Paris, the fabled city of light – inextricably linked to Toulouse-Lautrec, Victor Hugo, and Edith Piaf – revels in its perception as the cradle of sophistication. Mere mention of it evokes romantic strolls along the Seine, crusty baguettes shared in quaint cafes, plaintive accordion strains, intimate brasseries, and soulful croonings by sultry chanteuses. But this dreamy image only hints at the city's riches. Landmarks run rampant in this haven of culture and of cool: among them, la Tour Eiffel, le Sacrй Coeur, Notre Dame, and la Sorbonne. Refinement also makes a home in Paris, infusing each cafй and square with Continental charm. The specter of high-brow edge, however, is ground down by Montmartre and la Rive Gauche, which temper luxury with bohemian ambience. Moreover, the French reputation for disdain and snobbery reads as greatly exaggerated; residents often prove disarmingly helpful to well-intentioned tourists. In short, Paris virtually sings with a welcome, easy grace, a world capital enticed into urbanity itself.
The city sits in a hollow depression, ringed by hills and traversed east to west by the River Seine, which divides Paris into the northern Rive Droite (Right Bank) and southern Rive Gauche (Left Bank). In the midst of the river is the city's original birthplace, the Оle de la Citй, where Notre Dame now stands. Paris – known then as Lutиce – first came to prominence when it was conquered by Julius Caesar in 52 BC. For three centuries afterwards, it functioned as a Roman outpost, and its status as a trade center made great strides. In 486, the Franks took control, and Paris was Christianized. From that point on, the city's history becomes a convoluted affair, peopled by the Hundred Years War, Louis XIV, the 1789 Revolution, Napoleon, two World Wars, and Francois Mitterrand. Through much of it, struggles between the rich and poor roiled, sometimes below the surface, sometimes in flagrant conflict. Such recurring instability was settled most recently when the country made the lengthy, tortured transition from monarchy to democratic republic. Even so, the push towards globalization now brings challenging new issues: identity versus inclusion and independence versus unity.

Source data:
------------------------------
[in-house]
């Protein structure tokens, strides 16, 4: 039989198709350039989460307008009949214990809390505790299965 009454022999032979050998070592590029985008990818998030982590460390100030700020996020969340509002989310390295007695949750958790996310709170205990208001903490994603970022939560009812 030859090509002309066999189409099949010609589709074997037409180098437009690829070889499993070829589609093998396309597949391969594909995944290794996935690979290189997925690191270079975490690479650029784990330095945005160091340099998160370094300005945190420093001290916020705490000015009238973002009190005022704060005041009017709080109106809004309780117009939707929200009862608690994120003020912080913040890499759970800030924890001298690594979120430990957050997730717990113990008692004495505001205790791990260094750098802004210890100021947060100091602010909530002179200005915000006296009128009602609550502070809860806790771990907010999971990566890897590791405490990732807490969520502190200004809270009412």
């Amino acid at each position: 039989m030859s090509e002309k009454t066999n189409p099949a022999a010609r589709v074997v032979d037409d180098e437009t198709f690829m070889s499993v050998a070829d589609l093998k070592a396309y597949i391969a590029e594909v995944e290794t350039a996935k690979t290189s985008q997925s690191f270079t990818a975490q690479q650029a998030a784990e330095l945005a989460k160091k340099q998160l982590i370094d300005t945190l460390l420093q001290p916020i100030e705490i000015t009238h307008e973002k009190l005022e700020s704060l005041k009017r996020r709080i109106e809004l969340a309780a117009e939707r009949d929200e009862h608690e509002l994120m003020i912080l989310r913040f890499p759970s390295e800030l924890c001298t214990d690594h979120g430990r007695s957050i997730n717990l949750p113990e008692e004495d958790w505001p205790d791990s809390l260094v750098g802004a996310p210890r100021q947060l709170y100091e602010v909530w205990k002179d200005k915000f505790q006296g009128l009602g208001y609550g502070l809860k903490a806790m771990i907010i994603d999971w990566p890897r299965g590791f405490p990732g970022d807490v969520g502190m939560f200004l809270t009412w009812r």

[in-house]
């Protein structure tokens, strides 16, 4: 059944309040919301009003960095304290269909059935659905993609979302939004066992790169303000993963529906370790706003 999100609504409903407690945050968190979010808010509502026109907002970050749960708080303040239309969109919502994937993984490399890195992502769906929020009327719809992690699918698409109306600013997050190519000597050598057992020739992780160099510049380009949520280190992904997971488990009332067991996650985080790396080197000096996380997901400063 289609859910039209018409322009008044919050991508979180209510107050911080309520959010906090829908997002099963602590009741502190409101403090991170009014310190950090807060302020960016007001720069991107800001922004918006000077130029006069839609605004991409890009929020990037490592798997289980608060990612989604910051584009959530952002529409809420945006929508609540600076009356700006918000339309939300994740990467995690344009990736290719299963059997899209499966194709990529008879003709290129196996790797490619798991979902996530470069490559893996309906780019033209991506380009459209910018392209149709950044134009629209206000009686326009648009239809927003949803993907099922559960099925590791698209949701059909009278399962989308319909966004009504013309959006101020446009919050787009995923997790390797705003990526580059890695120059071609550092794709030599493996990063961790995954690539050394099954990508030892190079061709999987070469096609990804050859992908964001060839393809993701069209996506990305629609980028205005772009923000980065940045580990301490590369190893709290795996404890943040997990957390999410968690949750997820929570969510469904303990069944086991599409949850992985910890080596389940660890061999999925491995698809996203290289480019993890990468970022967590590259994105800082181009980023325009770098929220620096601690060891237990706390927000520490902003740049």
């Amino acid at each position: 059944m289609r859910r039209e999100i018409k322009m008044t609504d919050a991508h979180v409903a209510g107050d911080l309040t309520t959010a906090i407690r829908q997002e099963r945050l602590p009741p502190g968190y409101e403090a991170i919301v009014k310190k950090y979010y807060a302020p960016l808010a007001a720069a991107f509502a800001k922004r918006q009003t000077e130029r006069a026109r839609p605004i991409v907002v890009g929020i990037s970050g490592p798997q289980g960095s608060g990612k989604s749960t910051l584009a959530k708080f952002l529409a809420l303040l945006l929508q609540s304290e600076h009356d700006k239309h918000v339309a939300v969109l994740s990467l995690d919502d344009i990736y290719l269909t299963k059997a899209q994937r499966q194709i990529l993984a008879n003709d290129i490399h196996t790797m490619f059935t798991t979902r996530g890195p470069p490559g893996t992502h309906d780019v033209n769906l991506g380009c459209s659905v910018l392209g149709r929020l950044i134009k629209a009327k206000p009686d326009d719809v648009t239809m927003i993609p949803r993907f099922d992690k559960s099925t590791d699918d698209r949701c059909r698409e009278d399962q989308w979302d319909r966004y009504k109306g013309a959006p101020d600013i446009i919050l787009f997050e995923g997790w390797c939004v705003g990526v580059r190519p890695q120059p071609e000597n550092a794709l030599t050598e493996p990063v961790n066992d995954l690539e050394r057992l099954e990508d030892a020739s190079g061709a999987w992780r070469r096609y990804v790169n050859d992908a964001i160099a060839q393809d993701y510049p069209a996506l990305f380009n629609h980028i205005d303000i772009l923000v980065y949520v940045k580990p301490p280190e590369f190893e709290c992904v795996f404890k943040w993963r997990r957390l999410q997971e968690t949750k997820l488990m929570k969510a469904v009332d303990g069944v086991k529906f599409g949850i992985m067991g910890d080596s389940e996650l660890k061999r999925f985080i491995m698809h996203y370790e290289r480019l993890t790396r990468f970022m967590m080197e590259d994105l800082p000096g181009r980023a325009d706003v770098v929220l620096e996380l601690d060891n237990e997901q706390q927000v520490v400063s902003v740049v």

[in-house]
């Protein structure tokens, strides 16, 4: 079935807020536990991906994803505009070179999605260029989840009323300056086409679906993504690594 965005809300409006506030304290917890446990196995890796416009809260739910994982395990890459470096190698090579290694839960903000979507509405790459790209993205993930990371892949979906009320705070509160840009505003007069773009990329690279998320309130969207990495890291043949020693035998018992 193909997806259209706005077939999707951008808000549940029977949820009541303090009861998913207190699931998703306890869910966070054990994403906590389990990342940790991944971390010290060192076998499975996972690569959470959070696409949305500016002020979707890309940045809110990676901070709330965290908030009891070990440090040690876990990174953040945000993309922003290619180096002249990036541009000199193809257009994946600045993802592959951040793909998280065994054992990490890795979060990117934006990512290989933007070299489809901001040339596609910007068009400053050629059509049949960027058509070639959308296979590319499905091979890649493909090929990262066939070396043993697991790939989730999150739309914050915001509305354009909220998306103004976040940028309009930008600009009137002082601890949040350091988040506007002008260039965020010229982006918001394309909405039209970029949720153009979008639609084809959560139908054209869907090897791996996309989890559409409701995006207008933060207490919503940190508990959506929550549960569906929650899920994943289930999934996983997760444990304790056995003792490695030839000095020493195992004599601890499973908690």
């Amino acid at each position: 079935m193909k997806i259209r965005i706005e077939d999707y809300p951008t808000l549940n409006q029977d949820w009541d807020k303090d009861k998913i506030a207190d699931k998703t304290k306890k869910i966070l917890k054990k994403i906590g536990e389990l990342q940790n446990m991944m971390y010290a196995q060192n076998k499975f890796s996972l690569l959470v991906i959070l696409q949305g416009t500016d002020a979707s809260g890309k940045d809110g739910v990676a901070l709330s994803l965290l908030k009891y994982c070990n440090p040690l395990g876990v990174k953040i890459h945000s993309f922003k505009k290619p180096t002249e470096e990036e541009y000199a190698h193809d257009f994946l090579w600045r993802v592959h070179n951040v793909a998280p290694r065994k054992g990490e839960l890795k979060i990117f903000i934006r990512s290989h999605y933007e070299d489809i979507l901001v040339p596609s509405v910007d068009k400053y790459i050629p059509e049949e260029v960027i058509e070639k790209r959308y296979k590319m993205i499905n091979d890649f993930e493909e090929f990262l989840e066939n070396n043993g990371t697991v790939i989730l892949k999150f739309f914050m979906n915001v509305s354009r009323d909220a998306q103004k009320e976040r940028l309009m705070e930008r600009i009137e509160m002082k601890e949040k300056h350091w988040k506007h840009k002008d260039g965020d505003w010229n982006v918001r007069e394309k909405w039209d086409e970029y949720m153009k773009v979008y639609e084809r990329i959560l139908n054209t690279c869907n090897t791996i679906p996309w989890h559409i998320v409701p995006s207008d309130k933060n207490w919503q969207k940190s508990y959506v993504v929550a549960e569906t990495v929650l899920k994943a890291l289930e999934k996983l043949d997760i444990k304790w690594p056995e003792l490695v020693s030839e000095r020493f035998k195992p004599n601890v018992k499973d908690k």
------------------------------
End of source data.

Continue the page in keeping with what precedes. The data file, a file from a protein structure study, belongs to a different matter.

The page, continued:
Skirting politics (which can be difficult in this opinionated city), Paris prides itself as the French locus of trade and style. Tourism ranks as the largest industry, followed by banking, business, government, and publishing. Within the city, family-run enterprises produce luxury goods, while farther out, manufacture of machinery, chemicals, and electronics is common. Not only do these, as a whole, sustain the city's growth, but they showcase it as a center of taste, fashion, and productivity.
But lest the city be seen primarily as flash, spectacle partners with substance in its world-class restaurants. French cuisine reigns supreme, whether it's rendered sublime in breathtakingly ornate venues or served simply and without fanfare in casual cafйs. Dining, in fact, is more than just consumption; it's a daily event characterized by great food, drink, conversation, and socializing. As such, leisurely, measured meals are a tangible metaphor for the French approach to life: dedication to, and appreciation of, good, authentic pleasures.
It's this focus on sensual delight that travelers often find most striking in Paris – and most enviable. The city, it's said, gets seated in the blood, forever transforming visitors with a beckon from the past and a seduction of the present. And while baguette crumbs can be dusted away and wine stains fade with time, the allure of the City of Light haunts those who've made her acquaintance, hanging in the air like distant music or lingering like fog along the Seine.